Perspective from Doug Rett, OD, FAAO
Source/Disclosures
Disclosures: The authors report no relevant financial disclosures.
September 11, 2020
1 min read
Save

RNFL thinning correlated to OSA severity

Perspective from Doug Rett, OD, FAAO
Source/Disclosures
Disclosures: The authors report no relevant financial disclosures.
You've successfully added to your alerts. You will receive an email when new content is published.

Click Here to Manage Email Alerts

We were unable to process your request. Please try again later. If you continue to have this issue please contact customerservice@slackinc.com.

The severity of obstructive sleep apnea may be associated with the thinning of the superotemporal retinal nerve fiber layer, according to findings published in the Journal of Glaucoma.

Samantha Sze-Yee Lee, PhD, of the University of Western Australia’s Centre for Ophthalmology and Visual Science and the Lions Eye Institute, and colleagues explored the differences in optic disc measurements that may resemble preclinical glaucomatous changes in relation to obstructive sleep apnea status and severity.

“Within the past decade, contemporary versions of OCT now have the capacity to measure the minimum rim width at the Bruch membrane opening [BMO]-minimum rim widths [MRW], which has been suggested as being more sensitive for detecting early glaucoma than the RNFL [retinal nerve fiber layer] thickness,” Lee and colleagues wrote. “Yet, the link between BMO-MRW and OSA [obstructive sleep apnea] has not been investigated.”

The researchers examined data from participants of an at-home sleep study (n = 865; 45% men) where apnea-hypopnea index [AHI] and sleep oxygen saturation levels were measured. The participants’ OSA status ranged from AHI with less than 5 events per hour to more than 30 events per hour.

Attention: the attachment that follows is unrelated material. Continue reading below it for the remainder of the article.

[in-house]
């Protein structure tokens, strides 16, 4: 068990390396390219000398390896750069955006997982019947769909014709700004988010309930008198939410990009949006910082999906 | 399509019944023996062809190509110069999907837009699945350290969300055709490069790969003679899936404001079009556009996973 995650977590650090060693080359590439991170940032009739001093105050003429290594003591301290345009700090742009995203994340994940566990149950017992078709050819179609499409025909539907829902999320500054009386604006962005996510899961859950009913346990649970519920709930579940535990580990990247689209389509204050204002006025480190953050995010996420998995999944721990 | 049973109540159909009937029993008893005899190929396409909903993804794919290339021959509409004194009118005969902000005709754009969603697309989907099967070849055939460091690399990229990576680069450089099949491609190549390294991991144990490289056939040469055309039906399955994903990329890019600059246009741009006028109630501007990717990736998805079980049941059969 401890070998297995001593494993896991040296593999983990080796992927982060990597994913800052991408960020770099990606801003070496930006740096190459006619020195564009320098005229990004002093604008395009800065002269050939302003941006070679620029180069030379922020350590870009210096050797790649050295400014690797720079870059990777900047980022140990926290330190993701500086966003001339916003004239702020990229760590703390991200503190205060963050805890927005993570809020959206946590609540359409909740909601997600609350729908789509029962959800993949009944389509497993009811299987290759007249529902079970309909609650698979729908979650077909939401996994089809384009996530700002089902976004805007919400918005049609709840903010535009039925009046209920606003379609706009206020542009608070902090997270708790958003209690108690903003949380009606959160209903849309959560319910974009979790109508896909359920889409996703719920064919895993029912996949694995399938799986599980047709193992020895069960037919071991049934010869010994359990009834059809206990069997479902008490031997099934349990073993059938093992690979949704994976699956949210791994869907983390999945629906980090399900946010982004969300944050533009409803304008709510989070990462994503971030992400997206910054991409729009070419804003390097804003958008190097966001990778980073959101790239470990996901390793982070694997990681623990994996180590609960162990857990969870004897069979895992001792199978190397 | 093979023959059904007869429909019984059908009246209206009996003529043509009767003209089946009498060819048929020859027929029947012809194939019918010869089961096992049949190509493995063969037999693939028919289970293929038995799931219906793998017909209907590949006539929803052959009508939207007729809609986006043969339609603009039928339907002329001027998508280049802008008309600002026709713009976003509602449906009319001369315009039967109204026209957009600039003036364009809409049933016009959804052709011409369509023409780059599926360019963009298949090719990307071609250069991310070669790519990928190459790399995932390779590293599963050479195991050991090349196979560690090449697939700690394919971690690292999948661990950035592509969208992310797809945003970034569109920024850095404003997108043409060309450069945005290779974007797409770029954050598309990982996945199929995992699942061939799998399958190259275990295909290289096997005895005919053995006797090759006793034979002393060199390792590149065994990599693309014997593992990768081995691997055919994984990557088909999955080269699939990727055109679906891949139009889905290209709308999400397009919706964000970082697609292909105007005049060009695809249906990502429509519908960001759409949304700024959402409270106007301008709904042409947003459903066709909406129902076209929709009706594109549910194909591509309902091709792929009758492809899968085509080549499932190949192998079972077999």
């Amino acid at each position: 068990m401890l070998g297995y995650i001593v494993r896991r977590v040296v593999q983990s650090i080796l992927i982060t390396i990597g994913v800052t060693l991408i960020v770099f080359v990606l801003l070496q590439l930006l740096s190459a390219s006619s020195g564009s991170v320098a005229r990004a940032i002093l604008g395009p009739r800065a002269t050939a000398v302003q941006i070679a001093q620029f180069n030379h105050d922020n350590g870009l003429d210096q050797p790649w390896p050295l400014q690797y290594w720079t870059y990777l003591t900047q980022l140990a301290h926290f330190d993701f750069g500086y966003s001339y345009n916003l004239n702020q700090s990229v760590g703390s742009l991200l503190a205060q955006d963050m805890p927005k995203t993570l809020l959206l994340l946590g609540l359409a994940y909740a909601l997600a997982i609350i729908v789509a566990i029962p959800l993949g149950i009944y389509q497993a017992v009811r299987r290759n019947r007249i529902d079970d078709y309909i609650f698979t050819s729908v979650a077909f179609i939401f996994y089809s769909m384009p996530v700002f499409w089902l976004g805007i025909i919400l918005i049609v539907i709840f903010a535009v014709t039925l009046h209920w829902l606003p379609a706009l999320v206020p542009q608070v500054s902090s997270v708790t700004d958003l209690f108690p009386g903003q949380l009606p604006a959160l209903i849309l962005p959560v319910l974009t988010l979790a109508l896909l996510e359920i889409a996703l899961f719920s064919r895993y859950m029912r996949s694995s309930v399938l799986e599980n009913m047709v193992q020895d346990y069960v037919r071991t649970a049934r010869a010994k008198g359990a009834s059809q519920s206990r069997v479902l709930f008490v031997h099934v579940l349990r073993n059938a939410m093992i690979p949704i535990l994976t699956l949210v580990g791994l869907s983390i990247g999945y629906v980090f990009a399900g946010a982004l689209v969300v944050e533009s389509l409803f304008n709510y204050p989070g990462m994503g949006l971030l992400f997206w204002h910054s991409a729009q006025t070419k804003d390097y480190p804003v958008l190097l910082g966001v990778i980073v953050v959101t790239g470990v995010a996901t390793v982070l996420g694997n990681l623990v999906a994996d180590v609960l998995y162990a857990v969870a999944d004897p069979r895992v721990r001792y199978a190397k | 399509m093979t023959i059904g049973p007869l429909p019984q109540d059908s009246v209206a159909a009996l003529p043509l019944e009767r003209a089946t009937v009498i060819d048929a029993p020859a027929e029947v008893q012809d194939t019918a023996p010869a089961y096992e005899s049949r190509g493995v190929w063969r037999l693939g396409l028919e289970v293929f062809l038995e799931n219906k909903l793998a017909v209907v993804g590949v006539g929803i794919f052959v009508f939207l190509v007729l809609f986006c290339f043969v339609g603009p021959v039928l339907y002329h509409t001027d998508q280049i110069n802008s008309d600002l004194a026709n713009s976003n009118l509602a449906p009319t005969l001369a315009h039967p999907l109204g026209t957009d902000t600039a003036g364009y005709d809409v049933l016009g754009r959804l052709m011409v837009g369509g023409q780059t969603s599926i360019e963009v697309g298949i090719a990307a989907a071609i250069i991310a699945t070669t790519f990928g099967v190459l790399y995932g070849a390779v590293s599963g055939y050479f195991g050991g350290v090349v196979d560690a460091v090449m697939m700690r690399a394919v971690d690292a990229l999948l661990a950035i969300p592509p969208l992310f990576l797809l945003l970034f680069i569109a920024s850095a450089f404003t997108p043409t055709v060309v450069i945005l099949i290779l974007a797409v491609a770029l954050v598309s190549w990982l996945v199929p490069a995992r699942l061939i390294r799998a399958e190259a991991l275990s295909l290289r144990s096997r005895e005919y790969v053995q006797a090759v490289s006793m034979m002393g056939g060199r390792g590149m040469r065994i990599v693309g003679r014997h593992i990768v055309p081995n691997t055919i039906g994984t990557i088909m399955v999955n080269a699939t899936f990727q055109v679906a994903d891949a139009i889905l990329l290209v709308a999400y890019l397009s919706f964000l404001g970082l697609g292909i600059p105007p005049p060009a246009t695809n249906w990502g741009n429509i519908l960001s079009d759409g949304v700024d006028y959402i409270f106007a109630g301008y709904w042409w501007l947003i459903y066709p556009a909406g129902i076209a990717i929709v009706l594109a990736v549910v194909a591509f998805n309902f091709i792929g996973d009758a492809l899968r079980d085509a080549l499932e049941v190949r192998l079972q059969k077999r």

At a 6-year follow up visit, the optic discs of participants were imaged using spectral domain OCT to measure the Bruch membrane opening minimum rim widths and RNFL thickness, investigators wrote.

They identified that on the basis of AHI, 48% of participants had OSA, with 11% of that population receiving a diagnosis of moderate OSA. Also, within the group with OSA, 3% had severe OSA.

Participants with severe OSA had thinner RNFL superotemporally compared with participants without OSA or with mild OSA, (P < .001 for both), Lee and colleagues wrote. Superotemporal RNFL was also inversely associated with AHI (P = .004) and a sleep time with oxygen saturation level less than 90% (P = .005), they said.

“Our findings do not provide strong evidence of a link between measures of OSA and the optic disc,” Lee and colleagues wrote. “However, the association between OSA severity and thinner superotemporal RNFL has been reported consistently in previous studies and thus warrants further evaluation.”